(JAMAICA OBSERVER) – A number of married Christian women have admitted that they have been using sensual dance videos in an effort to improve intimacy with their husbands, even as their church deems the secular artform unholy.
The women, who worship at an evangelical church in Kingston, spoke with the Jamaica Observer after Florida board certified sex therapist Wayne Powell said that he had seen Christian women who expressed a desire to step up their game in the bedroom and gain a more flexible waistline.
“This desire suggests they realise that a more flexible waistline would enhance the bedroom experience, both before and during. Men are highly visual, and even dancing — wining — could add to his stimulation in foreplay, [and] add to the encounter during the act,” he shared.
Powell added that he has even shared with the women a few YouTube instruction videos. However, he made it clear to them that if and when they achieve mastery it is for their husband’s eyes only, and not for public display.
One of the women who spoke with the Observer said she has been married for close to 20 years. She shared that she used to enjoy secular dances, but on becoming a Christian she stopped paying attention, to the point where she became out of touch, as it was unholy.
Now, in an effort to preserve her marriage, she has joined a Zumba class “to keep fit”.
“It has worked, and I have a few friends in the same situation who I also bring to the classes. Currently about 10 of us are in the class, taking it in strides,” said the woman who spoke on condition of anonymity.
Two other Christian women who spoke with the newspaper said that to ensure their husbands kept eyes for them only, they sought out dance videos that demonstrated sensual moves.
“I decided to practise after we observed our daughter watching a popular soca artiste dance for a routine she had at school, and from there my husband kept watching this soca artiste and commenting how her waist seemed boneless. Then he asked me if I can dance like her. I couldn’t, so I decided to practise, as none of us are immune to falling. It’s either I learned or risked him finding someone who could,” the woman said.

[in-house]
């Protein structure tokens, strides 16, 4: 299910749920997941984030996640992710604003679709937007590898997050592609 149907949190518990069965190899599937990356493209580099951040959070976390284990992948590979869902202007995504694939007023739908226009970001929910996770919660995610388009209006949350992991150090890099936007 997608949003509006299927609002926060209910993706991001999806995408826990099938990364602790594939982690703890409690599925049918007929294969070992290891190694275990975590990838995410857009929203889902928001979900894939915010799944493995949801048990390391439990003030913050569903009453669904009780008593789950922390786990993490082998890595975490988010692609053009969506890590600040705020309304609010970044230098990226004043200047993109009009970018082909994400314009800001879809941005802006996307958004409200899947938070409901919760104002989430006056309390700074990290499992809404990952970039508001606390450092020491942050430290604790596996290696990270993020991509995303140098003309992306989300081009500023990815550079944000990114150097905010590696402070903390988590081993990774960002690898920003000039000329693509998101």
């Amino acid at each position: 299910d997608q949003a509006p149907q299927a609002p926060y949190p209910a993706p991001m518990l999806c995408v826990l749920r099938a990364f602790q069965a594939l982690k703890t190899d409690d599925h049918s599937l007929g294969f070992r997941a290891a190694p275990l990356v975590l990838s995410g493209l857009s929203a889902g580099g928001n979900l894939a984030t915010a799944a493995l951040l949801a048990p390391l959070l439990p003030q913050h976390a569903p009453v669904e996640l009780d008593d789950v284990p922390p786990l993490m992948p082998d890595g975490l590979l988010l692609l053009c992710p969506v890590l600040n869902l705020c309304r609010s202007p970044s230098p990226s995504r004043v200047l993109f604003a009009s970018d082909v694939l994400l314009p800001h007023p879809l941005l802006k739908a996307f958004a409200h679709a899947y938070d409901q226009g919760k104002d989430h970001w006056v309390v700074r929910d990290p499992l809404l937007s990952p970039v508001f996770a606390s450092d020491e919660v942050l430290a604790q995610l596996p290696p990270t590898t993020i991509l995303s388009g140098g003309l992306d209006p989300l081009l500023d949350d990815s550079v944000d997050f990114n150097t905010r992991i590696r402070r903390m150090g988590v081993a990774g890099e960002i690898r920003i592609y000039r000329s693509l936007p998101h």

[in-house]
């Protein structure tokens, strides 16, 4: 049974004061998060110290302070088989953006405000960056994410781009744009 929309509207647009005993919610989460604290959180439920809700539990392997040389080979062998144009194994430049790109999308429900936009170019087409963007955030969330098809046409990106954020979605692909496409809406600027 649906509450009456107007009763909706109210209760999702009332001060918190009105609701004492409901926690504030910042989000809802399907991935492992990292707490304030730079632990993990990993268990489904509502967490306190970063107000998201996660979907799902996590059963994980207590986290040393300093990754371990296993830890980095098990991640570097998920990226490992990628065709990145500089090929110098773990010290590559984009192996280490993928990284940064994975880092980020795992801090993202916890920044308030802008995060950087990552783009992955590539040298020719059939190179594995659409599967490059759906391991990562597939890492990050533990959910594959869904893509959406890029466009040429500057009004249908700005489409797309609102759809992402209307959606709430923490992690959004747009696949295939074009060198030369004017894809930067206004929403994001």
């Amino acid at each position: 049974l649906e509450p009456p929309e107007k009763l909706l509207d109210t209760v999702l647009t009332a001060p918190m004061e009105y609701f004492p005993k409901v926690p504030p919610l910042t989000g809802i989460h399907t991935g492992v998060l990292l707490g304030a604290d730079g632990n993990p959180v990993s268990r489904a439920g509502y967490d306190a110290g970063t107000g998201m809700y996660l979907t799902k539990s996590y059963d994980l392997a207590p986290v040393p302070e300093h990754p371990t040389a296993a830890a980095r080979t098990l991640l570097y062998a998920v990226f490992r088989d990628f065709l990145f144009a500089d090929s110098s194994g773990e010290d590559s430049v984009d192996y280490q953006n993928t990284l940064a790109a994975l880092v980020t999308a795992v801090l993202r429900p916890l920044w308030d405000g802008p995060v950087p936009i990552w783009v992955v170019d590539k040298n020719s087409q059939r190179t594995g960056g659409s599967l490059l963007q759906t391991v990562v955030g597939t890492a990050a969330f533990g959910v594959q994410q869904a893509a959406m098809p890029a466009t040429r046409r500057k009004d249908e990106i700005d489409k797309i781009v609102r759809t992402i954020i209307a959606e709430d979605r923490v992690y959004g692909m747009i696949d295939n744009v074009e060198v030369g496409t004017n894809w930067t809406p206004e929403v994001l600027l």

The second woman said: “I have been married for eight years, and out of the eight years, earlier this year my husband asked me if I knew how to do the sticky wine, and my response was, ‘The what?’. So, of course, I googled it and realised it may have been his way of saying I want this. So currently that’s all I’ve been practising to do, but the aim is to always please.”
Reverend Karl Johnson, general secretary of the Jamaica Baptist Union, said he has no problem with Christian women seeking to please their husbands, but in his estimation there should hardly be a Jamaican woman or man who lacks “rhythm”.
“Perhaps they just need to let go,” he said.
Asked to comment on the view of some Christians that the practice is unholy, Johnson said he is not surprised, as the topic of human sexuality remains too closeted in some churches. However, he believes that such thinking is now in the minority.
Although Johnson is in full support of Christian women seeking to please their husbands, he said that the bedroom is to be seen within the context of the Bible’s portrayal of sexual intimacy.
“The Bible, in my mind, affirms intimacy between members of the opposite sex, so even if society approves other constructs it doesn’t make it right,” he said.